here "max_faces", "max_sizes" determines the max no. of faces and sizes to cache. The "max_bytes" is the max amount of memory that can be used for caching. The "requester" and "req_data" is callback mechanism for converting face id into face. When we use the caching functions we don't pass FT_Face directly, instead we pass a face id which will be mapped into corresponding FT_Face by this callback function. The face id is typedef-ed as FT_Pointer so you can use any integer or pointer value as face id. If you are going to use only one face then you can simply return the FT_Face for any face id or if you are going to use more than one faces then probably you can pass the filename via "req_data" then load and return FT_Face inside "requester" callback. Note, the "requester" callback function will be called only once for the first lookup(Face, Size, CMap, Image, SBit) of the face id. When the "requester" callback returns a FT_Face for given face id the FTC_Manager stores the pair for future lookups. So don't expect the "requester" callback to be called for every lookup.

Once we done with caching we can call FTC_Manager_Done which will free the memory used for caching.

All objects(Face, Size, CMap, SBit and Image) in caching sub-system associated with FTC_Node. FTC_Manager manipulates all type of objects in the form of FTC_Node and each FTC_Node is reference counted. We have to manually de-reference(FTC_Node_Unref) the node when we no longer use it. All the caching lookup function accepts a pointer to FTC_Node, if we provide an FTC_Node pointer then the FTC_Node of the lookup result will be returned. The returned FTC_Node will have reference count incremented by one. So its our responsibility to de-referencing the FTC_Node when we no longer need it. We can also pass NULL as address of FTC_Node pointer if we don't want to manually manage the FTC_Node, in that case the lookup result which we get will be freed in the next lookup.

A rendered glyph can be cached using FTC_SBitCache(SBit stands for Small Bitmap). First we need to create the SBitCache using FTC_SBitCacheNew, then use the returned FTC_SBitCache for any SBit lookup. The SBit lookup can be done using the function FTC_SBitCacheLookup

FTC_SBitCache_Lookup(FTC_SBitCache cache,
                     FTC_ImageType type,
                     FT_UInt gindex,
                     FTC_SBit *sbit,
                     FTC_Node *anode);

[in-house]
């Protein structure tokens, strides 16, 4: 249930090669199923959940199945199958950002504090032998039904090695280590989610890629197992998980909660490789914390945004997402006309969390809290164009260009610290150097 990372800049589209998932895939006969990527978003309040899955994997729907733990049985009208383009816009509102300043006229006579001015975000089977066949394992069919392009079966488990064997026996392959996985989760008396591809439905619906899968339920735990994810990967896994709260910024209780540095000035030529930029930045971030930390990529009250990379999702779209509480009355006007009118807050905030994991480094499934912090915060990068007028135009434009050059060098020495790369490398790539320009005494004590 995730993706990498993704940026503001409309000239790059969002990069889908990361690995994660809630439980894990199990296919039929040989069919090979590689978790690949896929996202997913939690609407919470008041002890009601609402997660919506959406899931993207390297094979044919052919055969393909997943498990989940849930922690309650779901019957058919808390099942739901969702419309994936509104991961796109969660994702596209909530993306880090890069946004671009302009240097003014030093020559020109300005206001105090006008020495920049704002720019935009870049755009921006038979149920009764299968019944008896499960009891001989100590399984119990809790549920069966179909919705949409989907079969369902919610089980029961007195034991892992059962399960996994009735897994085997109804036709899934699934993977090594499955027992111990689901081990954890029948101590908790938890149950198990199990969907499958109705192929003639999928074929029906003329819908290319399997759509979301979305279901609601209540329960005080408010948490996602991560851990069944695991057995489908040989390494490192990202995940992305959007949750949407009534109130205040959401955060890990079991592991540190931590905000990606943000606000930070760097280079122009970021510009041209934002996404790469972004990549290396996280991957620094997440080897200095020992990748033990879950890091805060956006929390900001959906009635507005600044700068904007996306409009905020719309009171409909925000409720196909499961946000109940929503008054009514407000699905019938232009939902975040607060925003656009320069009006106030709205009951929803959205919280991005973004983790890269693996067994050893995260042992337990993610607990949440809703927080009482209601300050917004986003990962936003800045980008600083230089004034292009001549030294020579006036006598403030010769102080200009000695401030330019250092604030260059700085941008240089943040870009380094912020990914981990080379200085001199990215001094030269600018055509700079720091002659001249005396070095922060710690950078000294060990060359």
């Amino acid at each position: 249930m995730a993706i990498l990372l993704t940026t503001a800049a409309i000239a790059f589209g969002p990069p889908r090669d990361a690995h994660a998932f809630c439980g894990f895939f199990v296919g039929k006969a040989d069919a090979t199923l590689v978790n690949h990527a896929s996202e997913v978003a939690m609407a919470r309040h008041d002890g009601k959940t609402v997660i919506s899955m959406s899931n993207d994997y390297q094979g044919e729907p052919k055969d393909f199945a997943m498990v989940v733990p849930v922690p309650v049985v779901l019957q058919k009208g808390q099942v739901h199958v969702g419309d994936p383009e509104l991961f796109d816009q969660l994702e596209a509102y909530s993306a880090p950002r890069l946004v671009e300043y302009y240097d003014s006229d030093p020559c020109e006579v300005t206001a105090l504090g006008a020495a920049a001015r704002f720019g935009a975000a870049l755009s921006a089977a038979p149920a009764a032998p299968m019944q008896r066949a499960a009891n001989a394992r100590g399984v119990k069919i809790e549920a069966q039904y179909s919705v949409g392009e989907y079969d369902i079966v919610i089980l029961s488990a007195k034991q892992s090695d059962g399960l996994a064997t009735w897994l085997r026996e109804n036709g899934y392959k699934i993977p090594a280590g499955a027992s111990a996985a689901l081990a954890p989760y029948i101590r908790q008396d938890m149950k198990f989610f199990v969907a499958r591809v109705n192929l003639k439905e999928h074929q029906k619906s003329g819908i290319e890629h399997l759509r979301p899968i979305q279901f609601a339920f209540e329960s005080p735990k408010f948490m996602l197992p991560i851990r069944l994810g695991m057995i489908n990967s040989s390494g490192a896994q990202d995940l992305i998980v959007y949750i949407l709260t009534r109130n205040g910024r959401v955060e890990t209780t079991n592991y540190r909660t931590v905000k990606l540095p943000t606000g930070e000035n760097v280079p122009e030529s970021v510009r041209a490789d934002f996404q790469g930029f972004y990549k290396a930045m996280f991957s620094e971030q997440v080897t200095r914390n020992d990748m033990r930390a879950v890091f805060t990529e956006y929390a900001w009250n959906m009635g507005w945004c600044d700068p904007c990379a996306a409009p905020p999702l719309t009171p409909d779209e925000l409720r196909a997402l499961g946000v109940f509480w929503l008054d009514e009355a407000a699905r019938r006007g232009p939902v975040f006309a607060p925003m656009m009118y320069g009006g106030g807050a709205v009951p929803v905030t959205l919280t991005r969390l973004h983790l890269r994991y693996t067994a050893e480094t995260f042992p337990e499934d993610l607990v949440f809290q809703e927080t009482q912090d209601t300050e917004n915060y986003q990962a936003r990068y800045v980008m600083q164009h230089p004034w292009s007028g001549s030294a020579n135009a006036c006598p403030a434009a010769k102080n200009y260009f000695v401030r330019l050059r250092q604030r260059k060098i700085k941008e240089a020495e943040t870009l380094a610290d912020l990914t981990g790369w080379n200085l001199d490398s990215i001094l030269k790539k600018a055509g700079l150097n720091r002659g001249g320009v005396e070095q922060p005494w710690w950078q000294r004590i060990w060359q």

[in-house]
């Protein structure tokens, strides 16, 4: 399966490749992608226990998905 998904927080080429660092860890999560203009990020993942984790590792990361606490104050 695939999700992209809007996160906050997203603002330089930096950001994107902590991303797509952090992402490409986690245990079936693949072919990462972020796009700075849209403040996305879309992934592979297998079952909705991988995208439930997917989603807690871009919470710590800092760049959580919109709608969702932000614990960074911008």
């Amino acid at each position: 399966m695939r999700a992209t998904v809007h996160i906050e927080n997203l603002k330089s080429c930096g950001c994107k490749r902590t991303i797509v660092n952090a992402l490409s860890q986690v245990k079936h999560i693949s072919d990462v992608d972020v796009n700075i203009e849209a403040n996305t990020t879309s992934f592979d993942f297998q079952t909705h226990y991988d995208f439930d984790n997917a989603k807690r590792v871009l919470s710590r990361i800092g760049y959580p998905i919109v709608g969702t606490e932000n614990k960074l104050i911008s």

here the parameter "type" holds the face id, width, height and rendering flags(i.e. FT_LOAD_RENDER). "gindex" is the glyph index we want to render as bitmap and the resultant FTC_SBit is stored in "sbit". A FTC_SBit holds all the necessary information to paint the bitmap on a surface/canvas. The "buffer" field of FTC_SBit nothing but the "buffer" field of FT_Bitmap which holds the raw bitmap data.

The following code snippet shows how typical usage of FreeType 2 Caching. I didn't show handling the return value of the FreeType 2 API to make code readable, but don't do that in your real code.

int main(int argc, char **argv)
  FT_Library lib;
  FTC_Manager ftcManager;
  FTC_SBitCache ftcSBitCache;
  FTC_SBit ftcSBit;
  int ret;

  ret = FT_Init_FreeType(&lib);
  assert(ret == 0);

  ret = FTC_Manager_New(lib, 1, 1, 1024 * 1024, ftcFaceRequester, fontFilename, &ftcManager);
  assert(ret == 0);
  ret = FTC_CMapCache_New(ftcManager, &ftcCMapCache);
  assert(ret == 0);
  ret = FTC_SBitCache_New(ftcManager, &ftcSBitCache);
  assert(ret == 0);

  ftcImageType.face_id = 0;
  ftcImageType.width = 16;
  ftcImageType.height = 16;
  ftcImageType.flags = FT_LOAD_DEFAULT | FT_LOAD_RENDER;

  glyphIndex = FTC_CMapCache_Lookup(ftcCMapCache, 0, 0, 'a');
  assert(glyphIndex > 0);
  ret = FTC_SBitCache_Lookup(ftcSBitCache, &ftcImageType, glyphIndex, &ftcSBit, &ftcNode);
  assert(ret == 0);

  /* render the glyph */
  FTC_Node_Unref(ftcNode, ftcManager);

FT_Error FtcFaceRequester(FTC_FaceID faceID, FT_Library lib, FT_Pointer reqData, FT_Face *face)
  int ret = FT_New_Face(lib, (char *)reqData, 0, face);
  assert(ret == 0);
  return 0;